Employment & Labor
• Parent of a young child dies suddenly with no will. Several accounts and the family house are titled solely in the decease parent's name. Under Illinois law, the minor child now owns one half of the house and one half of these bank accounts. Surviving spouse desperately needs, but cannot access these assets and a court supervised minor’s guardianship is required to monitor all expenditures. At age 18 the child receives the balance of these assets and several new “friends” appear to help spend mom and dad’s money. A simple will and trust would have avoided this.
• Husband and wife entrepreneurs built a successful business, but died without having an estate plan in place. Business succession issues ended up in messy probate court and much of their assets were subject to 40% State and Federal Taxes. A Living Trust would have avoided this.
• Mom suffers from dementia and has no power of attorney designation in place. Bank won’t allow adult children access to mom’s assets to pay for the care that she needs. An adult guardianship must be opened in probate court which requires a judge to approve where mom lives, who takes care of her and every expenditure made for mom. A power of attorney for property would have avoided this;
• Widower has a modest estate with a home in Chicago and a small cottage in Michigan. He dies with a will, but no trust. His family is forced to pay lawyers for probate in both states. A simple trust or Transfer on Death Instrument would have avoided this.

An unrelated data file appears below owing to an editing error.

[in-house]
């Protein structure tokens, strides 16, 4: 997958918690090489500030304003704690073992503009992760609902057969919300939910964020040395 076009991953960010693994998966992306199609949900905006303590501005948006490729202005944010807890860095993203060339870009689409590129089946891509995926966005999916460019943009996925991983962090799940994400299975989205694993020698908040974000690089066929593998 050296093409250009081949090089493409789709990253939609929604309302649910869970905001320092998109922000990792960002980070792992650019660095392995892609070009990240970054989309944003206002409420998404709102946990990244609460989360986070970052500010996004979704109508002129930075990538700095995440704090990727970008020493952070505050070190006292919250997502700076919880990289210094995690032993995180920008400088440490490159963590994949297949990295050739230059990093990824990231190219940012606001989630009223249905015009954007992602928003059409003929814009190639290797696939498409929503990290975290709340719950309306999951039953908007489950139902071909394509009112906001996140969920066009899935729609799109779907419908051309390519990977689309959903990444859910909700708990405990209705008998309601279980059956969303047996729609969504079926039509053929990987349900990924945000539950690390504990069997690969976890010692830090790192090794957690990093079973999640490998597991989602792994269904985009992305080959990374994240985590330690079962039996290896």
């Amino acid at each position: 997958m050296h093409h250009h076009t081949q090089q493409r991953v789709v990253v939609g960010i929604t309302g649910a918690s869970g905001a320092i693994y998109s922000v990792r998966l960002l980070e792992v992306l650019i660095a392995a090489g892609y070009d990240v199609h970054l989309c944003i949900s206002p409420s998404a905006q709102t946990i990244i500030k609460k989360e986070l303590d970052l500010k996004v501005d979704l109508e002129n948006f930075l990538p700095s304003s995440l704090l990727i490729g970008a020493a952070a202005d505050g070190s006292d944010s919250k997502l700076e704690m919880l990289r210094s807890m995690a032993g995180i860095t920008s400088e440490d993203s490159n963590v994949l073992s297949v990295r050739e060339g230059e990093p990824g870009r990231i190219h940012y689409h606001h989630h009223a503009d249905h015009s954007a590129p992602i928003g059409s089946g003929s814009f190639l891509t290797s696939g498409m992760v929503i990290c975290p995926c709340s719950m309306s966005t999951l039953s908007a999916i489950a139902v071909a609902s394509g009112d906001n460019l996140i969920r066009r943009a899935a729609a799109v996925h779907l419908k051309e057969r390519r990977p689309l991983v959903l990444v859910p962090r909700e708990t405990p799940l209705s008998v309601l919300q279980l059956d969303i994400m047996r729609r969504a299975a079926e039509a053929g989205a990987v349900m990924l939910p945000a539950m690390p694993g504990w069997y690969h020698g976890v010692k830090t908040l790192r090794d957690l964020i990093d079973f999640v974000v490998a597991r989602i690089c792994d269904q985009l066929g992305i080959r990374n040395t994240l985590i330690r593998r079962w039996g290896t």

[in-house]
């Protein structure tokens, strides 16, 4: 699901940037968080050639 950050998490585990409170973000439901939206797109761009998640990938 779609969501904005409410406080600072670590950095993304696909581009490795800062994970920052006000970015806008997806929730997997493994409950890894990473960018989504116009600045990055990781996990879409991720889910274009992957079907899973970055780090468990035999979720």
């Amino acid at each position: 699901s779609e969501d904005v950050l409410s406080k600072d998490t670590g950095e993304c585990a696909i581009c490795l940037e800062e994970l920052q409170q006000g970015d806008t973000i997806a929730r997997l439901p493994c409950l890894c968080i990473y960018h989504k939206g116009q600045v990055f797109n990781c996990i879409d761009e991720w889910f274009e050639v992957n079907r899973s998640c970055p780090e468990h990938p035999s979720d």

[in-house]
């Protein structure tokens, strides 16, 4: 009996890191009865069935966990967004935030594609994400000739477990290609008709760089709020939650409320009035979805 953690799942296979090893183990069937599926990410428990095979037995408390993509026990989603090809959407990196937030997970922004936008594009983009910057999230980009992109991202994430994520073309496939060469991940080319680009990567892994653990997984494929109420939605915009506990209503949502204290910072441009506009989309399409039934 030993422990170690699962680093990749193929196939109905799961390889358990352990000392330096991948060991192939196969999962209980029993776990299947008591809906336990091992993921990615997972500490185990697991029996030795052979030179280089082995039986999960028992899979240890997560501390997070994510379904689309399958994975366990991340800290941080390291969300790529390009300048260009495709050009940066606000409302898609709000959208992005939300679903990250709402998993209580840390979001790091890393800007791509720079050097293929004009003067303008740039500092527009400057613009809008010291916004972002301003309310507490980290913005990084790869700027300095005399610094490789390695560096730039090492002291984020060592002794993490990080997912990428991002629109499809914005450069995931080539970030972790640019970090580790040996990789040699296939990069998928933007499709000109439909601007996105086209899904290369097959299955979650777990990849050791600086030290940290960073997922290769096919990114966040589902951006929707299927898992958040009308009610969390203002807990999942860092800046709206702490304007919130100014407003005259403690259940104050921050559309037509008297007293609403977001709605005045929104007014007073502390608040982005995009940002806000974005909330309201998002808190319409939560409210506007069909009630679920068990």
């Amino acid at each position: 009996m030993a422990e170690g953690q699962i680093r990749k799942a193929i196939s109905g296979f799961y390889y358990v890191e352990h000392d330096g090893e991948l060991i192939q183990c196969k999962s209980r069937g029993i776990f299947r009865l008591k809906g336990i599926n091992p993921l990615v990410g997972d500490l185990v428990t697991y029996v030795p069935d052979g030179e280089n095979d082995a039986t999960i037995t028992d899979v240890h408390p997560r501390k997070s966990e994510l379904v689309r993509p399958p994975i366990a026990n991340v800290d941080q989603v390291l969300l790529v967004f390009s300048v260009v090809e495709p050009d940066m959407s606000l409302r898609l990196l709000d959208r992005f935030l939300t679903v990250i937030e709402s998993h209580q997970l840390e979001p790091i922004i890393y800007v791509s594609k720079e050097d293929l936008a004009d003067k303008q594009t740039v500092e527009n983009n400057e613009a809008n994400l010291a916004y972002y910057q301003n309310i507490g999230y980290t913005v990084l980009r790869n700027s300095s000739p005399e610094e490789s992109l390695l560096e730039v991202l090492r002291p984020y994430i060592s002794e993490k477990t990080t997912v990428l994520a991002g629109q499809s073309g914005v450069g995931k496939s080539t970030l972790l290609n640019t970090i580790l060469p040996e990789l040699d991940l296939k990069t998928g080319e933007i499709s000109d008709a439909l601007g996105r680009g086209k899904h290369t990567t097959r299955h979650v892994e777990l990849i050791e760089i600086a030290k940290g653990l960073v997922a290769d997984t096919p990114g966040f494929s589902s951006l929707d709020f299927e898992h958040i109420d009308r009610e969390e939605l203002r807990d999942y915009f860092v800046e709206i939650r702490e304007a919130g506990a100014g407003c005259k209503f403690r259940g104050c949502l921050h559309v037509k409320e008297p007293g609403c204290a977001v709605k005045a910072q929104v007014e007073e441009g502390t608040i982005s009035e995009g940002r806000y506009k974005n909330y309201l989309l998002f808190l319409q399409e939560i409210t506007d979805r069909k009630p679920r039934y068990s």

• Grandpa had a will prepared many years ago leaving everything to his children. In the interim, one of his sons died leaving behind a daughter receiving State assistance for a serious and ongoing medical condition. Upon Grandpa’s death the deceased son’s share of grandpa's estate goes to the State to reimburse the granddaughter's medical expenses paid by the State. A special needs trust would have avoided this.
• Grad student is involved in a serious automobile accident rendering her unconscious for several weeks. With no power of attorney for health care in place, the family must hire a lawyer to open a disabled person’s estate in probate to make the necessary decisions regarding her care and treatment. A power of attorney for health care would have avoided this.
• Single mom of two children died suddenly without naming a guardian in a will. Several family members claimed that the deceased mom wanted each to care for the surviving children. Expensive guardian dispute is battled out in probate court and decided by a judge unfamiliar with mom’s wishes. A simple will naming a guardian would have avoided this.
These are just a few illustrations of why every adult needs an estate plan of some type, even if the estate is small. Taking the time to plan your estate is a very important, but often overlooked, legal process.
We can develop and administer these documents for you, whether the plan is as simple as a will, living will and medical and general powers of attorney, or a sophisticated structure. We have the expertise to help you determine and address your estate planning needs.